For Reasons of State

Written by Michael Bakunin, circa 1867, as published in The Voluntaryist, April 1992.

We shall now examine what the State, thus constituted, should be in relation to other states, its peers, as well as in relation to its own subject populations. This examination appears to us all the more interesting and useful because the State, as it is here defined, is precisely the modern State…. Let us see, then: of what does its morality consist?…

The great statesmen of our days, the Palmerstons, the Muravievs, the Cavours, the Bismarcks, the Napoleons, had a good laugh when people took their religious pronouncements seriously. They laughed harder when people attributed humanitarian sentiments, considerations, and intentions to them, but they never made the mistake of treating these ideas in public as so much nonsense. Just what remains to constitute their morality? The interest of the State, and nothing else. From this point of view, which, incidentally, with very few exceptions, has been that of the statesmen, the strong men of all times and of all countries—from this point of view, I say, whatever conduces to the preservation, the grandeur and the power of the State, no matter how sacrilegious or morally revolting it may seem, that is the good. And conversely, whatever opposes the State’s interests, no matter how holy or just otherwise, that is evil. Such is the secular morality and practice of every State. …

The existence of one sovereign, exclusionary State necessarily supposes the existence and, if need be, provokes the formation of other such States, since it is quite natural that individuals who find themselves outside it and are threatened by it in their existence and in their liberty, should, in their turn, associate themselves against it. We thus have humanity divided into an indefinite number of foreign states, all hostile and threatened by each other. There is no common right, no social contract of any kind between them; otherwise they would cease to be independent states and become the federated members of one great state. But unless this great state were to embrace all of humanity, it would be confronted with other great states, each federated within, each maintaining the same posture of inevitable hostility. War would still remain the supreme law, an unavoidable condition of human survival.

Every state, federated or not, would therefore seek to become the most powerful. It must devour lest it be devoured, conquer lest it be conquered, enslave lest it be enslaved, since two powers, similarly and yet alien to each other, could not coexist without mutual destruction.

The State, therefore, is the most flagrant, the most cynical and the most complete negation of humanity. It shatters the universal solidarity of all men on the earth, and brings some of them into association only for the purpose of destroying, conquering, and enslaving all the rest. It protects its own citizens only; it recognizes human rights, humanity, civilization within its own confines alone. Since it recognizes no rights outside itself, it logically arrogates to itself the right to exercise the most ferocious inhumanity toward all foreign populations, which it can plunder, exterminate, or enslave at will. If it does show itself generous and humane toward them, it is never through a sense of duty, for it has no duties except to itself in the first place, and then to those of its members who have freely formed it, who freely continue to constitute it or even, as always happens in the long run, those who have become its subjects. As there is no international law in existence, and as it could never exist in a meaningful and realistic way without undermining to its foundations the very principle of the absolute sovereignty of the State, the State can have no duties toward foreign populations. Hence, if it treats a conquered people in a humane fashion, if it plunders or exterminates it halfway only, if it does not reduce it to the lowest degree of slavery, this may be a political act inspired by prudence, or even by pure magnanimity, but it is never done for a sense of duty, for the State has an absolute right to dispose of a conquered people at will.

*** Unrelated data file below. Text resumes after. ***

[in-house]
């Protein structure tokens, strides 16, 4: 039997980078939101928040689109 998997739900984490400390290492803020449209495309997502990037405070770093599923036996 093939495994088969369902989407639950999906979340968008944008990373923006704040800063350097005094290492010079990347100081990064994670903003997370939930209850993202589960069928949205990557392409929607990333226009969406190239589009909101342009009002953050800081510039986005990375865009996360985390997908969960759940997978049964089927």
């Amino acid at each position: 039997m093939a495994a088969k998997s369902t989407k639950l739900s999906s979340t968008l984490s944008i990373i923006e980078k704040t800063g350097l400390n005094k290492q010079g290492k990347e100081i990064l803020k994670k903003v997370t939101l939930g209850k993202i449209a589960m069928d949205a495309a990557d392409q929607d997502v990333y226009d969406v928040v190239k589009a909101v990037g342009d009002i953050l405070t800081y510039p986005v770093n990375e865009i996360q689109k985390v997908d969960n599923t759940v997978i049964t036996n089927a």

This flagrant negation of humanity which constitutes the very essence of the State is, from the standpoint of the State, its supreme duty and is greatest virtue. It bears the name patriotism, and it constitutes the entire transcendent morality of the State. We call it transcendent morality because it usually goes beyond the level of human morality and justice, either of the community or of the private individual, and by that same token often finds itself in contradiction with these. Thus, to offend, to oppress, to despoil, to plunder, to assassinate or enslave one’s fellowman is ordinarily regarded as a crime. In public life, on the other hand, from the standpoint of patriotism, when these things are done for the greater glory of the State, for the preservation or the extension of its power, it is all transformed into duty and virtue. And this virtue, this duty, are obligatory for each patriotic citizen; everyone is supposed to exercise them not against foreigners only but against one’s own fellow citizens, members or subjects of the State like himself, whenever the welfare of the State demands it.